’s SpaceShipTwo (SS2) suborbital reusable spaceplane went supersonic Monday morning during a 16-sec. flight test of its hybrid rocket motor.
The short-duration flight over Mojave, Calif., with two test pilots from Scaled Composites at the controls, brings SS2 a major step closer to its first flight into space, and ultimately to flights with paying tourists and researchers in the pressurized cabin.
Virgin’s WhiteKnightTwo carrier aircraft took off from the Mojave Air and Space Port at 10 a.m. EDT, with the SS2 vehicle nestled beneath its twin fuselages. The craft was dropped about 45 min. later, at an altitude of 47,000 ft. Pilot Mark Stucky and co-pilot Mike Alsbury ignited the engine, which boosted the SS2 to an altitude of 55,000 ft. at Mach 1.2 during its 16 sec. of powered flight. The SS2 returned to a safe landing at Mojave just after 11 a.m. EDT.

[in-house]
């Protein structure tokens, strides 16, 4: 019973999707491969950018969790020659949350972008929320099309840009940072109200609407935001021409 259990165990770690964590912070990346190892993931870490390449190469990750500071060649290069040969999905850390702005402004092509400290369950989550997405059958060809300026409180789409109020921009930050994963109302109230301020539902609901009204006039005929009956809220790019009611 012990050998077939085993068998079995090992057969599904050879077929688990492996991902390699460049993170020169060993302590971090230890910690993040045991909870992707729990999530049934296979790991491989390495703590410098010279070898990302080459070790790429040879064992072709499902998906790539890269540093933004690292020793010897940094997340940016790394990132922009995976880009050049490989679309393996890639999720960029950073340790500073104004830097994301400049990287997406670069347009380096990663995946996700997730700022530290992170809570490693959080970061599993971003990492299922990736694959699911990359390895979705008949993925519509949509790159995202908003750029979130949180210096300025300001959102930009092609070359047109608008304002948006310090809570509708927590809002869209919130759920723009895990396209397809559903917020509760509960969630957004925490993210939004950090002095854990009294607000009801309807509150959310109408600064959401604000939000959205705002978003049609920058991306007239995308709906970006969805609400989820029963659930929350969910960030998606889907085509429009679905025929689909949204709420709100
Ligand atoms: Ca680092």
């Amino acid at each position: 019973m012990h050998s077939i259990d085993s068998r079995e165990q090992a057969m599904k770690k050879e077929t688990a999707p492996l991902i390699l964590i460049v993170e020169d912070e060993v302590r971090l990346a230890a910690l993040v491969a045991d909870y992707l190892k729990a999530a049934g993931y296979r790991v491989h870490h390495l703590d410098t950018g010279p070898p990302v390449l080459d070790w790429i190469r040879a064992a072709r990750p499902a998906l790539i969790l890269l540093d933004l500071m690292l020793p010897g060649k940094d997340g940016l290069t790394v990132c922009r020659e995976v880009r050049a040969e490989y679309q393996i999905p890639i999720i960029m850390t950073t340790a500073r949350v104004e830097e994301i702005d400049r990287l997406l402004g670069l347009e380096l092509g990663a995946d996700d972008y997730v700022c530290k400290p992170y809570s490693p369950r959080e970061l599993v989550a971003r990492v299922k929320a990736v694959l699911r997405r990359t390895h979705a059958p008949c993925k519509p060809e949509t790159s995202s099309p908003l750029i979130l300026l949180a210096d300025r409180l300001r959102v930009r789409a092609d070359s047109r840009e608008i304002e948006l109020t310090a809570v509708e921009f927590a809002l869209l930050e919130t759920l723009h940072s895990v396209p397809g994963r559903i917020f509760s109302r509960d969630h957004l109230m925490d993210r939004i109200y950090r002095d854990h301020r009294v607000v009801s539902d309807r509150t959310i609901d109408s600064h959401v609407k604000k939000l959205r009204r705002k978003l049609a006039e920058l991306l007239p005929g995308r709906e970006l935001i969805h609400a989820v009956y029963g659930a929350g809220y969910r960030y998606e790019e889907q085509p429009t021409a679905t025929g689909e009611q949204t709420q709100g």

“The rocket motor ignition went as planned, with the expected burn duration, good engine performance and solid vehicle handling qualities throughout,” states George Whitesides, Virgin Galactic president and CEO. “The successful outcome of this test marks a pivotal point for our program. We will now embark on a handful of similar powered flight tests, and then make our first test flight to space.”
That flight could come later this year, as Virgin works toward establishing a commercial human transport business to give space tourists and scientific researchers a taste of the space environment during suborbital flights that will include about five minutes of weightlessness as the SS2 goes through the top of its trajectory.